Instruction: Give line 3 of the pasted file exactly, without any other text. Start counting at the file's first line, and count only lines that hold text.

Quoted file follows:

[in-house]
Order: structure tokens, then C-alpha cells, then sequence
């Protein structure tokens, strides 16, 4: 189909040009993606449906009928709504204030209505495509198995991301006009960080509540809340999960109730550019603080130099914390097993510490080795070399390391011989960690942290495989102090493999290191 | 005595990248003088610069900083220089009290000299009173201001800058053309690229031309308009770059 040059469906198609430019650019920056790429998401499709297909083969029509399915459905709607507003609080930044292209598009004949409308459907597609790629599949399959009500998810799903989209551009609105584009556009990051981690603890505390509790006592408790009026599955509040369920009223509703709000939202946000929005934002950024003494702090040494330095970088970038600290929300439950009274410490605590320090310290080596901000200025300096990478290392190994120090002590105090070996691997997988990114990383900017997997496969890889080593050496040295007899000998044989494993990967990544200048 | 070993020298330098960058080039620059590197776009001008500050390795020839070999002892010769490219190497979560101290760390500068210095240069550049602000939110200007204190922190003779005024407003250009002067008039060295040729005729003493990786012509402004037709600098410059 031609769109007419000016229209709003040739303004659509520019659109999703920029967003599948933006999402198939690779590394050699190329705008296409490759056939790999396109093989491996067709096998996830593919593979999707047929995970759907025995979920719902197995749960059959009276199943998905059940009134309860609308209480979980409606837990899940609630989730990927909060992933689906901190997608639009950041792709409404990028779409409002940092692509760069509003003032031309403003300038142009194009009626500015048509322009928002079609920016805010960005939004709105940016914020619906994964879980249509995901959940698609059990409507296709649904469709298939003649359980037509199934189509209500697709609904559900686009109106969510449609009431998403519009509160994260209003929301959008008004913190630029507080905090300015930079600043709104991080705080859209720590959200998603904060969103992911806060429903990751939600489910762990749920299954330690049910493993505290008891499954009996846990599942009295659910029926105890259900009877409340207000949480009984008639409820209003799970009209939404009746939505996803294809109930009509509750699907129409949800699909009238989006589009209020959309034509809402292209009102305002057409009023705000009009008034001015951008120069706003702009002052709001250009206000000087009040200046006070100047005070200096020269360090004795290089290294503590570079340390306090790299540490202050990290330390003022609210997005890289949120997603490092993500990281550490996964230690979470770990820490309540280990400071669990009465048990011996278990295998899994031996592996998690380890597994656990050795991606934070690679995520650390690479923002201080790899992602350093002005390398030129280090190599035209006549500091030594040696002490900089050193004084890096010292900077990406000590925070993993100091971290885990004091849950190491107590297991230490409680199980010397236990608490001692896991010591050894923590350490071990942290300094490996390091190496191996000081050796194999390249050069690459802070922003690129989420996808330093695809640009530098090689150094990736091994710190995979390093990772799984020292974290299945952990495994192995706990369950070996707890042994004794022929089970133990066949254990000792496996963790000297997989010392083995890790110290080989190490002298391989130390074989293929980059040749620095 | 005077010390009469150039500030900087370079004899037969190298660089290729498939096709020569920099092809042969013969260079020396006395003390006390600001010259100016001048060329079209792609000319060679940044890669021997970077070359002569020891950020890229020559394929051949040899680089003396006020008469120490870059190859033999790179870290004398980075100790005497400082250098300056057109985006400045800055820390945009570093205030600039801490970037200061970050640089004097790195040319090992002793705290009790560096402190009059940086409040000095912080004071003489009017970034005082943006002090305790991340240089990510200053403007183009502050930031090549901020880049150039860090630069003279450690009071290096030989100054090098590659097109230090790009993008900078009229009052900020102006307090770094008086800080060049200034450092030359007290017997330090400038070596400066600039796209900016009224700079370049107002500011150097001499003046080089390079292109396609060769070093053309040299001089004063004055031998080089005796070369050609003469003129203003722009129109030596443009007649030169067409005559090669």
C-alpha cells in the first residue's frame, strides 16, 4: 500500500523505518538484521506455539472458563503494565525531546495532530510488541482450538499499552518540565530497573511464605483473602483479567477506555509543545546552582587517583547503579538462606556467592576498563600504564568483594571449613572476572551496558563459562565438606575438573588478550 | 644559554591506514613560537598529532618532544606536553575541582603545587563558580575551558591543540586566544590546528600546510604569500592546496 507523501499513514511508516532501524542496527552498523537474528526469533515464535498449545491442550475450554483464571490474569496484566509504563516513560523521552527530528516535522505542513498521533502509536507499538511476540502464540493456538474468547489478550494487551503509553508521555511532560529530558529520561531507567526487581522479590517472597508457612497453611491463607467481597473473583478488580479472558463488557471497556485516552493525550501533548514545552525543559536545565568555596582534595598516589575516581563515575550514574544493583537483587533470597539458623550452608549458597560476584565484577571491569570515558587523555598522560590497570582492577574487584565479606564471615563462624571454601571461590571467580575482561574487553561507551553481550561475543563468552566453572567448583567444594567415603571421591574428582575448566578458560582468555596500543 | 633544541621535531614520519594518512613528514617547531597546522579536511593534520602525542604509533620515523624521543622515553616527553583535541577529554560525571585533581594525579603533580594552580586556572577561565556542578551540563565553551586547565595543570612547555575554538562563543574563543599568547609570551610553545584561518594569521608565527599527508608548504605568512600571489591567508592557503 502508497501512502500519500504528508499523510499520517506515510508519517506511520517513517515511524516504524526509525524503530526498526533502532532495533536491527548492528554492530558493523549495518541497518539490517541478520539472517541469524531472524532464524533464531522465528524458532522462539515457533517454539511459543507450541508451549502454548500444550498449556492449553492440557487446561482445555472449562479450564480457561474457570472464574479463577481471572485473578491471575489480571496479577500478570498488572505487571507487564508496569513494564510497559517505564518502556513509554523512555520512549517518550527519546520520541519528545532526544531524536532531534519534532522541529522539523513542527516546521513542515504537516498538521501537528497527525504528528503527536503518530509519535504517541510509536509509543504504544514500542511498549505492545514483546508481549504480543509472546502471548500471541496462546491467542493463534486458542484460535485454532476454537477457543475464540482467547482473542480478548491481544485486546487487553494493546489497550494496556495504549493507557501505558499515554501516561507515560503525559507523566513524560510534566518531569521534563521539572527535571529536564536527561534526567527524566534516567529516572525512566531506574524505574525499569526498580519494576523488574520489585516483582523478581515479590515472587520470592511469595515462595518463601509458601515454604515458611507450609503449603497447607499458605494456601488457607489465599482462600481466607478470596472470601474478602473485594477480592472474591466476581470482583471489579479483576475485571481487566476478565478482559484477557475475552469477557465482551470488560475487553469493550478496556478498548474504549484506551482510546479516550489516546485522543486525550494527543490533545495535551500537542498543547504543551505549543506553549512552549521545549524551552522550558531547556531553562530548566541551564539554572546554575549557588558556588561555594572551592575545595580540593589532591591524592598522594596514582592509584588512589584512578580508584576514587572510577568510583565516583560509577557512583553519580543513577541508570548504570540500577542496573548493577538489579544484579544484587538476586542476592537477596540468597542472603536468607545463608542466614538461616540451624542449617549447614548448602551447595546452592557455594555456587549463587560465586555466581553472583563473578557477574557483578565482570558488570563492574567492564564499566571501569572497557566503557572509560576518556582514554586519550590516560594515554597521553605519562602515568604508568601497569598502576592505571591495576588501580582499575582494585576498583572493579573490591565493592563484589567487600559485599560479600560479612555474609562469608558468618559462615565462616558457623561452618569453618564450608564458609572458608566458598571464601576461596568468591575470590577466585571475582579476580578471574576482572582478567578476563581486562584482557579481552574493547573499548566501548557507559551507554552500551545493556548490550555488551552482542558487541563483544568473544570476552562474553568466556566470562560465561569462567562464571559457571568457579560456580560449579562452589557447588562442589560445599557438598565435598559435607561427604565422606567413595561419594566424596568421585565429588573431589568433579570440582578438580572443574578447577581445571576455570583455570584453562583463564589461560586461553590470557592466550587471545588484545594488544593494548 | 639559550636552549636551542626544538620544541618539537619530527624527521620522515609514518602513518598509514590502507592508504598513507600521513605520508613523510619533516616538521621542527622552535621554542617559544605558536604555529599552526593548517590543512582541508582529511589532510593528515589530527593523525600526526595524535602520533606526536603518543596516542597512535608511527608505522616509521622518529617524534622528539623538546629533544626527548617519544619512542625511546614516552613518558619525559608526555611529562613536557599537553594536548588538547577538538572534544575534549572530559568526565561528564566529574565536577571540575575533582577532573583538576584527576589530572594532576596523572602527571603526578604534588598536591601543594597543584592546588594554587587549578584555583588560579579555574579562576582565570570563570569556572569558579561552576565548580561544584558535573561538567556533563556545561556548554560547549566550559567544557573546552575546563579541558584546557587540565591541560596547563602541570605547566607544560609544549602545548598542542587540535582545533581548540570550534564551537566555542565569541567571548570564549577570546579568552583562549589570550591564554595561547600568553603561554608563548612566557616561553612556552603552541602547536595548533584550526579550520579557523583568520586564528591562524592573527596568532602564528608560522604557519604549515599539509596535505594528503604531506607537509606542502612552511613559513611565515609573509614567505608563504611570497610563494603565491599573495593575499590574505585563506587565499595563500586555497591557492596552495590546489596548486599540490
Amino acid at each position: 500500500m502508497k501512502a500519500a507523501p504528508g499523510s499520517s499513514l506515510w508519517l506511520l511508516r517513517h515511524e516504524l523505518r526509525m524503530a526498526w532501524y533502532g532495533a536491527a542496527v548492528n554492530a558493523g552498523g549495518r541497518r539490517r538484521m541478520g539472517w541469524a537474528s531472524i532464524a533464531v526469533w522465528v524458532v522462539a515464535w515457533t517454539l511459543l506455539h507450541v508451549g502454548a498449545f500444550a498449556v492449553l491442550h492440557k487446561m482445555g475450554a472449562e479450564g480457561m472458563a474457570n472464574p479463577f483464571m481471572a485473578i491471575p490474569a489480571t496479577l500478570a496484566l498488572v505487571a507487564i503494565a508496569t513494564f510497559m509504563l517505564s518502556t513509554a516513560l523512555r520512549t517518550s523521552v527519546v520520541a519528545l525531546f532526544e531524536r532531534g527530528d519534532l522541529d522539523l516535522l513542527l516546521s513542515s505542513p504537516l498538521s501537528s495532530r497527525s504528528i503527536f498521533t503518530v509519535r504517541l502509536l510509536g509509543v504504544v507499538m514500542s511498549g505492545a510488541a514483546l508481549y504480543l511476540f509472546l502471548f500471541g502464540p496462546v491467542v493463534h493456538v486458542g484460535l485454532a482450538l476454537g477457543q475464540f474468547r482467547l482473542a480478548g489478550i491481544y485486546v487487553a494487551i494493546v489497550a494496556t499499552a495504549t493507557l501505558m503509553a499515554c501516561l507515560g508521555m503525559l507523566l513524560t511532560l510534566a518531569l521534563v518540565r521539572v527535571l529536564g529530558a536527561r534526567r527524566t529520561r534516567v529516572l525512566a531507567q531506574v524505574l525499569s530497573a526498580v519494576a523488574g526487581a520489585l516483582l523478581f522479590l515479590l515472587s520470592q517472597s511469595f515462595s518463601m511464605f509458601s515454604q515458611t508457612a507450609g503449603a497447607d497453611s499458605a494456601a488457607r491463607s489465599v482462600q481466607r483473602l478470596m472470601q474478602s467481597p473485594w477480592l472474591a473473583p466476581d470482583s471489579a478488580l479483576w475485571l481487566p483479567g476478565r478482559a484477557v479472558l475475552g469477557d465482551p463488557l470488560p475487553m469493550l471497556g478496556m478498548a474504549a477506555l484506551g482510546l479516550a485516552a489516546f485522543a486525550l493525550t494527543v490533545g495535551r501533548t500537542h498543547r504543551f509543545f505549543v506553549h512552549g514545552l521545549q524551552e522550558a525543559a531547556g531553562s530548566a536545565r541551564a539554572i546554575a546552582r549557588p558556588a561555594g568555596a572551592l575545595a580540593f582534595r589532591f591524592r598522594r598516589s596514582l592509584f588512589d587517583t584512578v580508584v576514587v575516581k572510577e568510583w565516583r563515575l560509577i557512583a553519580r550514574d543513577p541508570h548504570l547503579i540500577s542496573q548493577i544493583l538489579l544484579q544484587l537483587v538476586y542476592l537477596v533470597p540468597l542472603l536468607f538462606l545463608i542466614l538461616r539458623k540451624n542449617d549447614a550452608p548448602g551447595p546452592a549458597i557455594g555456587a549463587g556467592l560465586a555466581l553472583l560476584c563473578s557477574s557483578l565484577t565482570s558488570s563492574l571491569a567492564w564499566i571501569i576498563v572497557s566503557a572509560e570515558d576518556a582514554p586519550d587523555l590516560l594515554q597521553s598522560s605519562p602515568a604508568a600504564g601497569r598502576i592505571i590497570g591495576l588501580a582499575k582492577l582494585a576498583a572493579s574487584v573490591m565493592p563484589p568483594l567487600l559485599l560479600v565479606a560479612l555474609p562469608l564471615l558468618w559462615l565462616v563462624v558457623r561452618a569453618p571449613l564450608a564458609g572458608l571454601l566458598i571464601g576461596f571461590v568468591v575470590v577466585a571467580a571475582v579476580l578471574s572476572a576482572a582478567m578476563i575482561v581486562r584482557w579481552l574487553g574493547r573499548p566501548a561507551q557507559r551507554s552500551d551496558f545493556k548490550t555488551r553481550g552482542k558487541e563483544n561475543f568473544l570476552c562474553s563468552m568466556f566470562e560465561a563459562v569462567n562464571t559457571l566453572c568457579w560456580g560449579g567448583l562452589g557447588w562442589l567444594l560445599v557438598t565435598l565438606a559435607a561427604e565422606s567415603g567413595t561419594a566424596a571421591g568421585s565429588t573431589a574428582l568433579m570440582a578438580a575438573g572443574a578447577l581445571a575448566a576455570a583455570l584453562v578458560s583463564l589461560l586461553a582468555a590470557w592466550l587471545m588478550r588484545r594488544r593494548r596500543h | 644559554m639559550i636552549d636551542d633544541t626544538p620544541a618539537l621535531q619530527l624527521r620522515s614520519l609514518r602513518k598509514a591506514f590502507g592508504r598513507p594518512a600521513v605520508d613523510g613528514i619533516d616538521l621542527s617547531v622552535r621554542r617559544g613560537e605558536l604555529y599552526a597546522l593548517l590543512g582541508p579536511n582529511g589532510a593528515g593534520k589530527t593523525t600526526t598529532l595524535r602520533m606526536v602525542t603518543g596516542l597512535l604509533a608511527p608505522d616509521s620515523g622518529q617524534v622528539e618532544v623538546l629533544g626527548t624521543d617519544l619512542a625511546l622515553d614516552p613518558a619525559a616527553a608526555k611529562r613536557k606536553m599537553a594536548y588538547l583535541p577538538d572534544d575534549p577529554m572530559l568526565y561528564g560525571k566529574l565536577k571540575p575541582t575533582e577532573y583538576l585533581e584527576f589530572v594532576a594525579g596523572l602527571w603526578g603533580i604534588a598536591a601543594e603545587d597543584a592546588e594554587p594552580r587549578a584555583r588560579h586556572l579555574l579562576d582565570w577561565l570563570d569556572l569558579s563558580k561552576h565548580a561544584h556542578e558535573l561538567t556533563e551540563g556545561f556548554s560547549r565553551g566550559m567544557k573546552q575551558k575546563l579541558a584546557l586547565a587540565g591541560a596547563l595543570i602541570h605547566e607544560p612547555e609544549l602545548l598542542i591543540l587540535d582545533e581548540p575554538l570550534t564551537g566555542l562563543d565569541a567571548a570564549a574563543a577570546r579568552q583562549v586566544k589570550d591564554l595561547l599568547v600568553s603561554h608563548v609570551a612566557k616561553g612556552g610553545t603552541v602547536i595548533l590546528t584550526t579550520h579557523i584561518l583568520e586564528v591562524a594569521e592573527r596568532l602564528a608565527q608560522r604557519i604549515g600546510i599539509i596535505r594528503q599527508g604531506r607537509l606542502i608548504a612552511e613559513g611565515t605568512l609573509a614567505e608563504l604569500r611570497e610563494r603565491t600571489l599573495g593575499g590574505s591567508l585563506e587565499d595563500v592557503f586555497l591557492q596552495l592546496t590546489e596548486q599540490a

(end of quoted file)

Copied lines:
């Protein structure tokens, strides 16, 4: 189909040009993606449906009928709504204030209505495509198995991301006009960080509540809340999960109730550019603080130099914390097993510490080795070399390391011989960690942290495989102090493999290191 | 005595990248003088610069900083220089009290000299009173201001800058053309690229031309308009770059 040059469906198609430019650019920056790429998401499709297909083969029509399915459905709607507003609080930044292209598009004949409308459907597609790629599949399959009500998810799903989209551009609105584009556009990051981690603890505390509790006592408790009026599955509040369920009223509703709000939202946000929005934002950024003494702090040494330095970088970038600290929300439950009274410490605590320090310290080596901000200025300096990478290392190994120090002590105090070996691997997988990114990383900017997997496969890889080593050496040295007899000998044989494993990967990544200048 | 070993020298330098960058080039620059590197776009001008500050390795020839070999002892010769490219190497979560101290760390500068210095240069550049602000939110200007204190922190003779005024407003250009002067008039060295040729005729003493990786012509402004037709600098410059 031609769109007419000016229209709003040739303004659509520019659109999703920029967003599948933006999402198939690779590394050699190329705008296409490759056939790999396109093989491996067709096998996830593919593979999707047929995970759907025995979920719902197995749960059959009276199943998905059940009134309860609308209480979980409606837990899940609630989730990927909060992933689906901190997608639009950041792709409404990028779409409002940092692509760069509003003032031309403003300038142009194009009626500015048509322009928002079609920016805010960005939004709105940016914020619906994964879980249509995901959940698609059990409507296709649904469709298939003649359980037509199934189509209500697709609904559900686009109106969510449609009431998403519009509160994260209003929301959008008004913190630029507080905090300015930079600043709104991080705080859209720590959200998603904060969103992911806060429903990751939600489910762990749920299954330690049910493993505290008891499954009996846990599942009295659910029926105890259900009877409340207000949480009984008639409820209003799970009209939404009746939505996803294809109930009509509750699907129409949800699909009238989006589009209020959309034509809402292209009102305002057409009023705000009009008034001015951008120069706003702009002052709001250009206000000087009040200046006070100047005070200096020269360090004795290089290294503590570079340390306090790299540490202050990290330390003022609210997005890289949120997603490092993500990281550490996964230690979470770990820490309540280990400071669990009465048990011996278990295998899994031996592996998690380890597994656990050795991606934070690679995520650390690479923002201080790899992602350093002005390398030129280090190599035209006549500091030594040696002490900089050193004084890096010292900077990406000590925070993993100091971290885990004091849950190491107590297991230490409680199980010397236990608490001692896991010591050894923590350490071990942290300094490996390091190496191996000081050796194999390249050069690459802070922003690129989420996808330093695809640009530098090689150094990736091994710190995979390093990772799984020292974290299945952990495994192995706990369950070996707890042994004794022929089970133990066949254990000792496996963790000297997989010392083995890790110290080989190490002298391989130390074989293929980059040749620095 | 005077010390009469150039500030900087370079004899037969190298660089290729498939096709020569920099092809042969013969260079020396006395003390006390600001010259100016001048060329079209792609000319060679940044890669021997970077070359002569020891950020890229020559394929051949040899680089003396006020008469120490870059190859033999790179870290004398980075100790005497400082250098300056057109985006400045800055820390945009570093205030600039801490970037200061970050640089004097790195040319090992002793705290009790560096402190009059940086409040000095912080004071003489009017970034005082943006002090305790991340240089990510200053403007183009502050930031090549901020880049150039860090630069003279450690009071290096030989100054090098590659097109230090790009993008900078009229009052900020102006307090770094008086800080060049200034450092030359007290017997330090400038070596400066600039796209900016009224700079370049107002500011150097001499003046080089390079292109396609060769070093053309040299001089004063004055031998080089005796070369050609003469003129203003722009129109030596443009007649030169067409005559090669």